Interior design is the art and science of enhancing the interior of a building to achieve a healthier and more aesthetically pleasing environment for the people using the space. An interior designer is someone who plans, researches, coordinates, and manages such enhancement projects. Interior design is a multifaceted profession that includes conceptual development, space planning, site inspections, programming, research, communicating with the stakeholders of a project, construction management, and execution of the design.
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Lincoln and Megan Pasquina took a bold path when they decided to add on to their antique Cape in Concord, MA. Working with architect Andrew Sidford, they settled on a design for their addition that merges modern style with the house’s traditional form.
At the heart of the new plan is a high-ceilinged, open family room with a view onto the backyard. “As you step through from the kitchen into the new family room, you’ll have vaulted ceilings and a wall of glass,” says TOH host Kevin O’Connor. “That is the transition between old and new.” That wall of glass is more than a visual treat, however. It also does important structural work. “It’s trying to hold all that glass, but it also has to hold up the roofline above it,” says Kevin. TOH general contractor Tom Silva adds, “You have to think about the weight, obviously, but you also have to think about the lateral force of the wind against it. So it has to be really stiff.”
The dramatic modern addition also means giving the old house a new ridge beam. “We’re changing the pitch of the original roof, and extending its length to grab that new addition.
So we’re putting a new spine into the old house,” says Kevin. Key to both structural elements is the use of engineered lumber: manufactured beams and posts that offer strength and stiffness that’s harder to get from regular sawn wood.
Up ahead: See how the high-capacity new structures come together.
Making the Most of the View
Engineered posts and beams create a strong wall to support big window openings. To meet the window wall’s structural requirements, Tom and Kevin used laminated veneer lumber (LVL) for the top beam and headers, and parallel strand lumber (PSL) for the posts.
They fastened the posts to the beam with hardened structural steel screws, and hung the lower window headers from the posts using blind-nailed steel connectors. Sheathing the wall with structural panels ensured the necessary shear strength.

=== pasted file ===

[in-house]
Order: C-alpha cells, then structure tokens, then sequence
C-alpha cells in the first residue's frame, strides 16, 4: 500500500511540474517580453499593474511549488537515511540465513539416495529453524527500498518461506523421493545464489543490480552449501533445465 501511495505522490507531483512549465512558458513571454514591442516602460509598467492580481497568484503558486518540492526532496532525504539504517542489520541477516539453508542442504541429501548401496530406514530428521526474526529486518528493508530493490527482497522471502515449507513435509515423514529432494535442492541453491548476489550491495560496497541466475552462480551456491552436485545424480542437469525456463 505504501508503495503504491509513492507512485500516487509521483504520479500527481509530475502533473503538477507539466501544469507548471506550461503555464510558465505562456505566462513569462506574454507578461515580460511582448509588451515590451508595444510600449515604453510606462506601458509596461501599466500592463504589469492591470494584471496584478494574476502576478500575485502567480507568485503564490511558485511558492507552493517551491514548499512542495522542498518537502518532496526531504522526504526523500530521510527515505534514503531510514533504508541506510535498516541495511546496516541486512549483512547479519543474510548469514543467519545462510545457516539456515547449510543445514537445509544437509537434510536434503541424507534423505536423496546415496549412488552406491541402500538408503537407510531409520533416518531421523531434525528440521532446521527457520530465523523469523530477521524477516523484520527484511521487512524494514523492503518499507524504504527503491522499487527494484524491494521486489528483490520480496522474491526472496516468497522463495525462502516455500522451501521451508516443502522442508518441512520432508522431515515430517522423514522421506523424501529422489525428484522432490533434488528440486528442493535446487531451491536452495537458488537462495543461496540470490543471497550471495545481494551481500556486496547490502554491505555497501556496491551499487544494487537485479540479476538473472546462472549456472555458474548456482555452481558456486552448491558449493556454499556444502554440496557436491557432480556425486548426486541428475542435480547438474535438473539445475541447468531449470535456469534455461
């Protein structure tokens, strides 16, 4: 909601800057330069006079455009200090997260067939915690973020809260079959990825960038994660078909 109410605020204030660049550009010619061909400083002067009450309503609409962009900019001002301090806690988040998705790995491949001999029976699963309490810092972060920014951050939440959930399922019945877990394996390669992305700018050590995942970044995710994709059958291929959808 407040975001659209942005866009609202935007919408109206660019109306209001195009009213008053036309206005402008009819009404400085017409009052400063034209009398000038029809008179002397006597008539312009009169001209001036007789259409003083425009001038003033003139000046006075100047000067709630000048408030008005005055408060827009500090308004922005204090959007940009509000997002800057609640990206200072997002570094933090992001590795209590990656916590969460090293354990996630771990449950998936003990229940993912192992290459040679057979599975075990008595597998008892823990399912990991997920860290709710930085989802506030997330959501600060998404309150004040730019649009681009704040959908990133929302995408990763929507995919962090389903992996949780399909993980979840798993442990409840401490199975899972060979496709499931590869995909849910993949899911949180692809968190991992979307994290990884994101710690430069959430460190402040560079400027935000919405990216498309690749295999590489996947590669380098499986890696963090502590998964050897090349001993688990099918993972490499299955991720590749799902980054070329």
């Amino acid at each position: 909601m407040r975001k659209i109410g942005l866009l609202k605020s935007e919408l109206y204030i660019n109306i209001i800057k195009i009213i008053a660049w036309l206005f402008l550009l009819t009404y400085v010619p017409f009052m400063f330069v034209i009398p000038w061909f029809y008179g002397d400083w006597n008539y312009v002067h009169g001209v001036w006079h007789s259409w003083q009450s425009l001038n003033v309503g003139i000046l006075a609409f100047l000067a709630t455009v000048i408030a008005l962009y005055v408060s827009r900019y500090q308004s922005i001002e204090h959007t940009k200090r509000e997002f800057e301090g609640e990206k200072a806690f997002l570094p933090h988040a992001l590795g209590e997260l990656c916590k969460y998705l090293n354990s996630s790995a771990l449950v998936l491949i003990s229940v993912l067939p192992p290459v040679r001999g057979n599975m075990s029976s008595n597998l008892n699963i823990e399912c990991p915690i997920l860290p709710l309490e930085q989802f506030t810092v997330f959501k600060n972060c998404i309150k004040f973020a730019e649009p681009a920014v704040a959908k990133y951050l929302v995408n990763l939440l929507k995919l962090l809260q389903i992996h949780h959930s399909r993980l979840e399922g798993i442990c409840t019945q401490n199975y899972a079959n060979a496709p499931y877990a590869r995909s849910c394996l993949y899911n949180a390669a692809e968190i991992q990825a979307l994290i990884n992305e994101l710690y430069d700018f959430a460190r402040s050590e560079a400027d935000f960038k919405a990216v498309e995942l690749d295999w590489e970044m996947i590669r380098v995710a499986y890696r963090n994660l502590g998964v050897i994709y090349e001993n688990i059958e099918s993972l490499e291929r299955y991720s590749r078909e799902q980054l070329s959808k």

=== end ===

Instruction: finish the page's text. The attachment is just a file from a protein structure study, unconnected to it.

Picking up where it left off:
Tom lays out the top and bottom wall plates. These pencil lines on the horizontal members will show him and Kevin where to nail the studs, cripples, and posts that support the heavy windows and the roof load.
Using a battery-powered impact driver, Kevin screws through the 5.-inch-thick LVL beam to attach a supporting PSL post. The self-tapping hardened steel screws need no predrilling.
Heavy 3-by-6-foot lower windows will be held up by windowsills supported by cripple studs. Here, Tom and Kevin tap a sill into place, to be attached with framing nails. Ordinary 2X6 lumber suffices to frame this part of the wall.
Tom sets a steel hanger for a window header. Like the engineered header itself, this steel connector has a lab-tested carrying capacity; this helps an engineer design the wall to carry the required loads while allowing wide window openings in the structure.
Kevin and Tom tap an LVL header into place above one of the lower window openings (the smaller upper openings will hold 3-by-3-foot windows). Straight, stiff, and strong, LVL members don’t have the potential for crowning, bowing, or twisting that sometimes shows up in sawn wood.
Kevin nails a sheathing panel into place over the framed-up wall. Wall sheathing like this helps to stiffen the wall against racking, contributes to an airtight and water-resistant enclosure, and provides a good substrate for nailing on siding.
The crew teams up to stand the wall. “We could have used heavy equipment,” says Kevin, “but when you have the bodies on-site, sometimes that’s just easier.” Push-pull poles at the corners of the wall help keep it from toppling after it reaches the vertical position.
“This is probably the most significant wall in the house,” says architect Sidford of the new window wall. When completed, it will offer wide, open views over the new deck out to the field and woods at the back of the property. It will also usher plenty of natural light into the high-ceilinged family room and kitchen.
Marrying Old Structure with New
In place of the house’s original 2X10 ridge beam, Tom and Kevin installed a built-up beam using three LVLs. Building the beam on the ground would have been easier, but the hefty assembly would have been too much for the telehandler to lift at the end of its boom extension.
So Tom and Kevin pieced the beam together in place. To account for the roof pitch, they offset the center piece above the others. “If you follow the pitch of the rafters, the center LVL pushes up to stay in the plane of the roof,” Tom explains. “So when you lay the sheathing on the roof, you have nailing at the top, and your sheathing isn’t floating in the air.”
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